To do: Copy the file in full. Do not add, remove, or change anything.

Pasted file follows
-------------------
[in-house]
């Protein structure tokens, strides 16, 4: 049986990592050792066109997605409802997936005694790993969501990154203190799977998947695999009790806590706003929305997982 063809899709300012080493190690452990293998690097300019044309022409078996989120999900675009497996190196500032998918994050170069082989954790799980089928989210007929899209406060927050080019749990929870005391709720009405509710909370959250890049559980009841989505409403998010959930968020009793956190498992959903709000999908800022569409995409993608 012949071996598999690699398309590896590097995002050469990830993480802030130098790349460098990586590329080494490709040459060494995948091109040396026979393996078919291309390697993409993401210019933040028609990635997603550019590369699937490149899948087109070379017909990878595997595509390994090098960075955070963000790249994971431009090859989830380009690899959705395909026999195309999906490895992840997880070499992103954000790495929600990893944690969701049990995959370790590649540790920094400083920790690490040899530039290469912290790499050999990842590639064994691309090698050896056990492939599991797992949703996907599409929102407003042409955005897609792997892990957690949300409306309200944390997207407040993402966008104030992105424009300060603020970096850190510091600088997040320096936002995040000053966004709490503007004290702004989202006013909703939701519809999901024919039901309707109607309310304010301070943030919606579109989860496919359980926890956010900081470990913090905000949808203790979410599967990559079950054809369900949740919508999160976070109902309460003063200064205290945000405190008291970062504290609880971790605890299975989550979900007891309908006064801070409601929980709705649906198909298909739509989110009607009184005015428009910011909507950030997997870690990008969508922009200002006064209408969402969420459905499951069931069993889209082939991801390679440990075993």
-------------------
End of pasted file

[in-house]
């Protein structure tokens, strides 16, 4: 049986990592050792066109997605409802997936005694790993969501990154203190799977998947695999009790806590706003929305997982 063809899709300012080493190690452990293998690097300019044309022409078996989120999900675009497996190196500032998918994050170069082989954790799980089928989210007929899209406060927050080019749990929870005391709720009405509710909370959250890049559980009841989505409403998010959930968020009793956190498992959903709000999908800022569409995409993608 012949071996598999690699398309590896590097995002050469990830993480802030130098790349460098990586590329080494490709040459060494995948091109040396026979393996078919291309390697993409993401210019933040028609990635997603550019590369699937490149899948087109070379017909990878595997595509390994090098960075955070963000790249994971431009090859989830380009690899959705395909026999195309999906490895992840997880070499992103954000790495929600990893944690969701049990995959370790590649540790920094400083920790690490040899530039290469912290790499050999990842590639064994691309090698050896056990492939599991797992949703996907599409929102407003042409955005897609792997892990957690949300409306309200944390997207407040993402966008104030992105424009300060603020970096850190510091600088997040320096936002995040000053966004709490503007004290702004989202006013909703939701519809999901024919039901309707109607309310304010301070943030919606579109989860496919359980926890956010900081470990913090905000949808203790979410599967990559079950054809369900949740919508999160976070109902309460003063200064205290945000405190008291970062504290609880971790605890299975989550979900007891309908006064801070409601929980709705649906198909298909739509989110009607009184005015428009910011909507950030997997870690990008969508922009200002006064209408969402969420459905499951069931069993889209082939991801390679440990075993």